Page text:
Toxic Mold: Flooding’s Evil Twin
By Matthew Stein, P.E. NOTE: the following is excerpted from Chapter 13 of my book, When Disaster Strikes: A Comprehensive Guide Emergency Planning and Crisis Survival, published by Chelsea Green Publishing
Mold and flooding go hand in hand. Even though it has been more than ten years since Hurricane Katrina struck, there are rows upon rows of abandoned New Orleans homes that are filled with toxic black mold, rendering them unfit for human habitation. In the aftermath of any flood, the presence of significant visible mold inside a home makes it clear that drastic measures are mandated, such as the use of a professional mold-remediation team with respirators and Tyvek protective clothing (including Tyvek booties and hoods). In other cases, mold can be a hidden demon, thriving inside walls and crawl spaces, devastating occupants’ lives without leaving obvious clues as to the cause of their misfortune. This book is not about mold remediation. However, since floods and toxic mold problems tend to go together, I will provide you with some basic information to help you understand when your problem is serious enough that you should seek professional medical help, or the help of a qualified mold-remediation service.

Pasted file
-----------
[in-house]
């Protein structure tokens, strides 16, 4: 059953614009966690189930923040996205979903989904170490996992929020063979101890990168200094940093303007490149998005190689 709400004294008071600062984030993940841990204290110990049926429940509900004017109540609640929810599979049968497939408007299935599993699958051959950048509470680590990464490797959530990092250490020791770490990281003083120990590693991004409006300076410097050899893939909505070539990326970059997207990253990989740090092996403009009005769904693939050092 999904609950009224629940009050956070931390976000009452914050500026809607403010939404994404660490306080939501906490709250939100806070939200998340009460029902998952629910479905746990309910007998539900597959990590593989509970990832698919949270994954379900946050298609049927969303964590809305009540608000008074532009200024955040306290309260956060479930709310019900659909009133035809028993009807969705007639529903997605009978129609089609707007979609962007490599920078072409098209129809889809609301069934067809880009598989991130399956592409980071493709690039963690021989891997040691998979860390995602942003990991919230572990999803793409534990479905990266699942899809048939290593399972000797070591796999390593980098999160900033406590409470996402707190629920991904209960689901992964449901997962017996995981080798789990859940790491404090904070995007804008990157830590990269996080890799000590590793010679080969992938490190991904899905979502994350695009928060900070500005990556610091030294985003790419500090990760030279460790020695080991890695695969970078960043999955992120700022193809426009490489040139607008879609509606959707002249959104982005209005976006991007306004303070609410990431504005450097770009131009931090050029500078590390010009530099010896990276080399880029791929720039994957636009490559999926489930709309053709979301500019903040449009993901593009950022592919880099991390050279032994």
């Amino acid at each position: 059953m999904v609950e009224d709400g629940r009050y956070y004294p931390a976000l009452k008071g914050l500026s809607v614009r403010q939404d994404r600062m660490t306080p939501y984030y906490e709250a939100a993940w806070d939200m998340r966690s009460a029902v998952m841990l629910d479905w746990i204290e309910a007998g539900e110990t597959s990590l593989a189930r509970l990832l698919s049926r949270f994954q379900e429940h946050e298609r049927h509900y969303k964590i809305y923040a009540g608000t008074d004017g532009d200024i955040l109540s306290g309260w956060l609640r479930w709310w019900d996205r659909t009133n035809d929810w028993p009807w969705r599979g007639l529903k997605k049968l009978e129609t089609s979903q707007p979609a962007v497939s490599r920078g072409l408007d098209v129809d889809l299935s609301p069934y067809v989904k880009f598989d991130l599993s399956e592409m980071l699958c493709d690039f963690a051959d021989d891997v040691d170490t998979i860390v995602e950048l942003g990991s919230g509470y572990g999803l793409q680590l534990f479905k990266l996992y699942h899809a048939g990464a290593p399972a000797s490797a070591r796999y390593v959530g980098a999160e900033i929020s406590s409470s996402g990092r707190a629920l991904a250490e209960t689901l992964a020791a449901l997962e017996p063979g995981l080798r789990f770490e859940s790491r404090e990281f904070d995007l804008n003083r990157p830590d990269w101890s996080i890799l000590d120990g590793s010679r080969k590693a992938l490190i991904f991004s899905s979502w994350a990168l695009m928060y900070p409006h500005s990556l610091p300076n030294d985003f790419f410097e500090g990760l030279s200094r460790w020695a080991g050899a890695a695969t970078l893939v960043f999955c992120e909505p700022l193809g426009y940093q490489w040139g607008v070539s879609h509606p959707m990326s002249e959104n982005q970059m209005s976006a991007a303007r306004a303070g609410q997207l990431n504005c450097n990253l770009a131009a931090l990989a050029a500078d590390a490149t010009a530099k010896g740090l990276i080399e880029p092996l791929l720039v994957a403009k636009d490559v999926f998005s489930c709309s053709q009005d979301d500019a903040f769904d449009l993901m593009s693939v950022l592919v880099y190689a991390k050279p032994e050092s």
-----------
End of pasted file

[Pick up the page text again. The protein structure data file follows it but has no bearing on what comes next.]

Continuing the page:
One of the problems with toxic mold is that it could be harming your health even though you may not see or smell any mold, and that its effects can creep up on you quite insidiously, just a little bit at a time, until one day you come to the realization that you feel sick all the time and can no longer lead a normal life. The symptoms of toxic mold poisoning are quite varied, and most medical doctors will not recognize these symptoms as being caused by toxic molds.